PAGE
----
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Our future parks

Honing the strategies for new challenges

John Macris
Convener of the NPA Reserves Committee

A transition for reserve establishment has been under way, at least since the completion of the Comprehensive Regional Assessments (the forest epic of 1995-2000) and probably even prior to this. As a peak conservation organisation seeking adequate protection of natural landscapes across the entire State and its range of ecosystems, NPA has been planning how to adapt, while retaining an effective community role. This article gives a summary of strategies discussed during a reserves strategy and planning day, held on the weekend of the March 2000 State Council meeting. It involved councillors from six NPA Branches along with members of the Executive, Reserves Committee and staff.

It is not really a secret that the prospects for further building of the NSW reserve system will now rarely involve the rapid creation of large new reserves by transfer from other public tenure at no cost. A few such examples remain unfulfilled and will likely be the focus of NPA activity in the immediate future. For most of the State and over the longer term, however, protection of rare natural features to the degree we would want as advocates of national parks will have to involve a whole suite of hurdles, such as regional assessment, strategic use of voluntary acquisition budgets and achieving meaningful off-reserve complementary programs.
In assessing these trends, a three-way approach was suggested as a template for our future work:

1) working towards the consolidation and improvement of existing reserves (extension/completion)

2) working towards the establishment of new core public reserve areas, which may or may not be of independently viable size for ecological needs (new reserves)

3) the development of new concepts as complementary to the first two measures (new concepts).

To clarify these categories, examples of how they would apply to particular priority themes are discussed below.


Photo: Andrew Cox
Narrow-leaf ironbark 
in the Pilliga woodlands

Fertile soils

If Australia is a continent of low soil fertility by world standards, most of our present reserve system represents a subset – the lowest of the low in soil fertility. Difficult as it is to redress this imbalance in NSW, some avenues appear available for adding areas of relatively higher soil fertility to the reserve system.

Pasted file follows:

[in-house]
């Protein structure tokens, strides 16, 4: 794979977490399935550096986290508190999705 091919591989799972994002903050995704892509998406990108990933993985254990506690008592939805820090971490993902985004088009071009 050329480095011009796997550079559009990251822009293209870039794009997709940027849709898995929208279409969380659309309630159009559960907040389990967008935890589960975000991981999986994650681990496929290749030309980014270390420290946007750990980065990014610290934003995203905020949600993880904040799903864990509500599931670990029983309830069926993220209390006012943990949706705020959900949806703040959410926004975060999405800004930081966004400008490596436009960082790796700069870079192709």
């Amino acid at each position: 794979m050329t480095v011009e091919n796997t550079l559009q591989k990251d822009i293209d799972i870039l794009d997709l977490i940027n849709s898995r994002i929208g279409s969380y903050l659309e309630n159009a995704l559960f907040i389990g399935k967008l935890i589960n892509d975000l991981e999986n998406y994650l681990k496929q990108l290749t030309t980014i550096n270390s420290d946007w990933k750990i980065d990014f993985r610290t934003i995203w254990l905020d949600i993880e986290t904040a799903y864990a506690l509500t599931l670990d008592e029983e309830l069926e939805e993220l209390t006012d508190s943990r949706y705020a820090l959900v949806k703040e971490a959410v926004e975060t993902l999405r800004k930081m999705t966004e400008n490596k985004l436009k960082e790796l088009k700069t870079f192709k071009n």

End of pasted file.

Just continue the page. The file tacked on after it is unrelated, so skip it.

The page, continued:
Extension/completion examples – Some areas of shale ridgetops adjoining or close to the Sydney sandstone national parks would add considerably to diversity if protected and, if necessary, recovered. Inholdings within current parks such as partly modified river flats or patches of volcanic soil are a similar target on the grounds of soil fertility and associated rare vegetation. Adjoining some of our inland reserves, such as Conimbla and Warrumbungle national parks, are partly cleared valley floors with alluvial soils of higher fertility than the surrounding broken topography. Given a period of recovery, such additions offer considerable ecological enhancement to those reserves.

New reserves – Given the realities of agriculture and clearing, new reserves on higher soil fertility are likely to be in the size range of tens of hectares, perhaps up to a few hundred in ephemeral lakes or the like. We are therefore contemplating modest nature-reserve size remnants being protected.

Examples include Pine Creek State Forest south of Coffs Harbour, a patch of moist open forest that is rare for its locality on the coastal plain. Travelling stock reserves and road reserves in the central west are both potential samples of fertile land systems. River red gum communities represent a rich environment of the west which is poorly protected.

New concepts – Links to biodiversity and threatened species recovery programs are likely to guide renewed protection initiatives across the range of land tenures. One mechanism would be land swaps where a development application may be current on a high-fertility habitat site.

Large-scale rehabilitation is likely to be the only way of obtaining even a minimal representative sample in the conservation estate. For some floodplain and tableland areas, community sponsored projects could begin trends in this direction.